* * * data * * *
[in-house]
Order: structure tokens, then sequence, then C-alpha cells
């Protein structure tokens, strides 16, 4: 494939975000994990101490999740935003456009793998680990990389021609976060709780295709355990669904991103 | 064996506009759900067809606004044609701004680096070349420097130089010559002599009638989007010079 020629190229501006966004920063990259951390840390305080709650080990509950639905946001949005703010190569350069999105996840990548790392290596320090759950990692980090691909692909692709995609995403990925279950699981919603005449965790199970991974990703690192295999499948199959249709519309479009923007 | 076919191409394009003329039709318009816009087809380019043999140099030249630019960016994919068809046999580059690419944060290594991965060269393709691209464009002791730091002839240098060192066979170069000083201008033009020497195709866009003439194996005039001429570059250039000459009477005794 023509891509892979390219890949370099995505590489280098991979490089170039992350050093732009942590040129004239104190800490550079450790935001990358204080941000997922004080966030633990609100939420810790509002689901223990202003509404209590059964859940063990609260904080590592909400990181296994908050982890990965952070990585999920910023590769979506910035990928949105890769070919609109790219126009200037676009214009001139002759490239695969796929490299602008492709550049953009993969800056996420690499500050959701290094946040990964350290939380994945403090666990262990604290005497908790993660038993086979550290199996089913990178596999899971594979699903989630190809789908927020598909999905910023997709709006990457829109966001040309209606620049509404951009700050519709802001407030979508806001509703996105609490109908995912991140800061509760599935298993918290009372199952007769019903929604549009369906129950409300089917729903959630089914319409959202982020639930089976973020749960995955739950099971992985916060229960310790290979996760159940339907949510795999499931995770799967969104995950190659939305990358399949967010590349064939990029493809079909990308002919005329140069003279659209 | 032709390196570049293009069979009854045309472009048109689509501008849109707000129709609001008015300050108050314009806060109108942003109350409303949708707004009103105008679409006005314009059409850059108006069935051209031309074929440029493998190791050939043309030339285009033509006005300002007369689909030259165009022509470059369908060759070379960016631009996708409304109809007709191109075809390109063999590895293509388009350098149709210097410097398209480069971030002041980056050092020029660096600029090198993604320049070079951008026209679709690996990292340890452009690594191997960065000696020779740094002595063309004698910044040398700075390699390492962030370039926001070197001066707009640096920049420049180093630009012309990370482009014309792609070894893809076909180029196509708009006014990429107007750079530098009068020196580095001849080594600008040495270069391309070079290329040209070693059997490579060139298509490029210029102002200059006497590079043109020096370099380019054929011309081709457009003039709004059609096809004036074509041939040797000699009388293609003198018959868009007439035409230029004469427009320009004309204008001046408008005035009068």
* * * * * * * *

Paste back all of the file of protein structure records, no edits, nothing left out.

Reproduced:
[in-house]
Order: structure tokens, then sequence, then C-alpha cells
């Protein structure tokens, strides 16, 4: 494939975000994990101490999740935003456009793998680990990389021609976060709780295709355990669904991103 | 064996506009759900067809606004044609701004680096070349420097130089010559002599009638989007010079 020629190229501006966004920063990259951390840390305080709650080990509950639905946001949005703010190569350069999105996840990548790392290596320090759950990692980090691909692909692709995609995403990925279950699981919603005449965790199970991974990703690192295999499948199959249709519309479009923007 | 076919191409394009003329039709318009816009087809380019043999140099030249630019960016994919068809046999580059690419944060290594991965060269393709691209464009002791730091002839240098060192066979170069000083201008033009020497195709866009003439194996005039001429570059250039000459009477005794 023509891509892979390219890949370099995505590489280098991979490089170039992350050093732009942590040129004239104190800490550079450790935001990358204080941000997922004080966030633990609100939420810790509002689901223990202003509404209590059964859940063990609260904080590592909400990181296994908050982890990965952070990585999920910023590769979506910035990928949105890769070919609109790219126009200037676009214009001139002759490239695969796929490299602008492709550049953009993969800056996420690499500050959701290094946040990964350290939380994945403090666990262990604290005497908790993660038993086979550290199996089913990178596999899971594979699903989630190809789908927020598909999905910023997709709006990457829109966001040309209606620049509404951009700050519709802001407030979508806001509703996105609490109908995912991140800061509760599935298993918290009372199952007769019903929604549009369906129950409300089917729903959630089914319409959202982020639930089976973020749960995955739950099971992985916060229960310790290979996760159940339907949510795999499931995770799967969104995950190659939305990358399949967010590349064939990029493809079909990308002919005329140069003279659209 | 032709390196570049293009069979009854045309472009048109689509501008849109707000129709609001008015300050108050314009806060109108942003109350409303949708707004009103105008679409006005314009059409850059108006069935051209031309074929440029493998190791050939043309030339285009033509006005300002007369689909030259165009022509470059369908060759070379960016631009996708409304109809007709191109075809390109063999590895293509388009350098149709210097410097398209480069971030002041980056050092020029660096600029090198993604320049070079951008026209679709690996990292340890452009690594191997960065000696020779740094002595063309004698910044040398700075390699390492962030370039926001070197001066707009640096920049420049180093630009012309990370482009014309792609070894893809076909180029196509708009006014990429107007750079530098009068020196580095001849080594600008040495270069391309070079290329040209070693059997490579060139298509490029210029102002200059006497590079043109020096370099380019054929011309081709457009003039709004059609096809004036074509041939040797000699009388293609003198018959868009007439035409230029004469427009320009004309204008001046408008005035009068």